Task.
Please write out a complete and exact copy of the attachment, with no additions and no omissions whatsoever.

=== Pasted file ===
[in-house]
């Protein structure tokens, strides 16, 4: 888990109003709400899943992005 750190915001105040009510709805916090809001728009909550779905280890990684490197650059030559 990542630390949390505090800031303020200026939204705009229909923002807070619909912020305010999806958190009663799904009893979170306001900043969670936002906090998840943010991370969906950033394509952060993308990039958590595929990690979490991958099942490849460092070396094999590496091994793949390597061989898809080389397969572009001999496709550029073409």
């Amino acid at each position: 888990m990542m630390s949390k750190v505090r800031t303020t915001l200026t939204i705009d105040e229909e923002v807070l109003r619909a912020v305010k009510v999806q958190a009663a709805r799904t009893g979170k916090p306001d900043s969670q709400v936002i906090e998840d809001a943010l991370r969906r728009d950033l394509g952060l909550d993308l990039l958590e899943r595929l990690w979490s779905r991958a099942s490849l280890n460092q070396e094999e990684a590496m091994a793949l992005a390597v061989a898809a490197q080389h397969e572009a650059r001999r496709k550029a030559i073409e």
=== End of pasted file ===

[in-house]
């Protein structure tokens, strides 16, 4: 888990109003709400899943992005 750190915001105040009510709805916090809001728009909550779905280890990684490197650059030559 990542630390949390505090800031303020200026939204705009229909923002807070619909912020305010999806958190009663799904009893979170306001900043969670936002906090998840943010991370969906950033394509952060993308990039958590595929990690979490991958099942490849460092070396094999590496091994793949390597061989898809080389397969572009001999496709550029073409």
């Amino acid at each position: 888990m990542m630390s949390k750190v505090r800031t303020t915001l200026t939204i705009d105040e229909e923002v807070l109003r619909a912020v305010k009510v999806q958190a009663a709805r799904t009893g979170k916090p306001d900043s969670q709400v936002i906090e998840d809001a943010l991370r969906r728009d950033l394509g952060l909550d993308l990039l958590e899943r595929l990690w979490s779905r991958a099942s490849l280890n460092q070396e094999e990684a590496m091994a793949l992005a390597v061989a898809a490197q080389h397969e572009a650059r001999r496709k550029a030559i073409e």